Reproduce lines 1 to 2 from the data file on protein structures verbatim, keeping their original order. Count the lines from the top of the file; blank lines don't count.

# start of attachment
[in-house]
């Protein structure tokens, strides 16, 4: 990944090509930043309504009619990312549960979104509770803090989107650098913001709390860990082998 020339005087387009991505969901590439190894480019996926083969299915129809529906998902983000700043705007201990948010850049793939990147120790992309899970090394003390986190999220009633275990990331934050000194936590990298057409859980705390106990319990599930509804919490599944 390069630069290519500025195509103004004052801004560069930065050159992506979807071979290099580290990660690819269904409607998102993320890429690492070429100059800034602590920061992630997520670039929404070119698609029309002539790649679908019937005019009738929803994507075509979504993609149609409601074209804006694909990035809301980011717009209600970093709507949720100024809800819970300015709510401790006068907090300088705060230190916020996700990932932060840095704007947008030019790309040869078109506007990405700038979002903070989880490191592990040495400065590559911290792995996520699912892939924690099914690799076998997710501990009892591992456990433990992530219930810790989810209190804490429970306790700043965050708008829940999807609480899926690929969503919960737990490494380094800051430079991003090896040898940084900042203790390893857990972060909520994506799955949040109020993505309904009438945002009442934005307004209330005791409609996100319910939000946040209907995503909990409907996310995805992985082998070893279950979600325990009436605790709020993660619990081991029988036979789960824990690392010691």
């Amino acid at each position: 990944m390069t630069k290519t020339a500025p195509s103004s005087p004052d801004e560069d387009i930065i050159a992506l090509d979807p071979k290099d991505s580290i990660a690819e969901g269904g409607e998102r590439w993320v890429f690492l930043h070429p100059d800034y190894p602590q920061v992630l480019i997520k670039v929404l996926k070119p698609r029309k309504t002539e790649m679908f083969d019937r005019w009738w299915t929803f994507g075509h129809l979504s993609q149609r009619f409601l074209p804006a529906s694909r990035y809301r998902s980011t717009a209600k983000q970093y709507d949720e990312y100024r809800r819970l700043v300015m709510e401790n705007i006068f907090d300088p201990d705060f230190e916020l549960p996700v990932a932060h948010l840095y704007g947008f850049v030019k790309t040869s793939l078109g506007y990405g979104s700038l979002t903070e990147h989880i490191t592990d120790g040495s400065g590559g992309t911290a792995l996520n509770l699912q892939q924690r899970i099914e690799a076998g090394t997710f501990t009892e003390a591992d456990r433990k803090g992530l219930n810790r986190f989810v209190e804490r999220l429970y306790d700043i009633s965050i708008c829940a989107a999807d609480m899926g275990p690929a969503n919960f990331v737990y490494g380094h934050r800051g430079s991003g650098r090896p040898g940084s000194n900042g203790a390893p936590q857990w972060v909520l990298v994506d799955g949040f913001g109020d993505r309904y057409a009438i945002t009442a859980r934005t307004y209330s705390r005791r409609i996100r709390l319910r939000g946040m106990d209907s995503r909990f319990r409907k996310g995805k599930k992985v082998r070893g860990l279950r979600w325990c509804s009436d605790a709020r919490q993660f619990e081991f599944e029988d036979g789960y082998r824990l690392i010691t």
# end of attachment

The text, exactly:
[in-house]
């Protein structure tokens, strides 16, 4: 990944090509930043309504009619990312549960979104509770803090989107650098913001709390860990082998 020339005087387009991505969901590439190894480019996926083969299915129809529906998902983000700043705007201990948010850049793939990147120790992309899970090394003390986190999220009633275990990331934050000194936590990298057409859980705390106990319990599930509804919490599944 390069630069290519500025195509103004004052801004560069930065050159992506979807071979290099580290990660690819269904409607998102993320890429690492070429100059800034602590920061992630997520670039929404070119698609029309002539790649679908019937005019009738929803994507075509979504993609149609409601074209804006694909990035809301980011717009209600970093709507949720100024809800819970300015709510401790006068907090300088705060230190916020996700990932932060840095704007947008030019790309040869078109506007990405700038979002903070989880490191592990040495400065590559911290792995996520699912892939924690099914690799076998997710501990009892591992456990433990992530219930810790989810209190804490429970306790700043965050708008829940999807609480899926690929969503919960737990490494380094800051430079991003090896040898940084900042203790390893857990972060909520994506799955949040109020993505309904009438945002009442934005307004209330005791409609996100319910939000946040209907995503909990409907996310995805992985082998070893279950979600325990009436605790709020993660619990081991029988036979789960824990690392010691």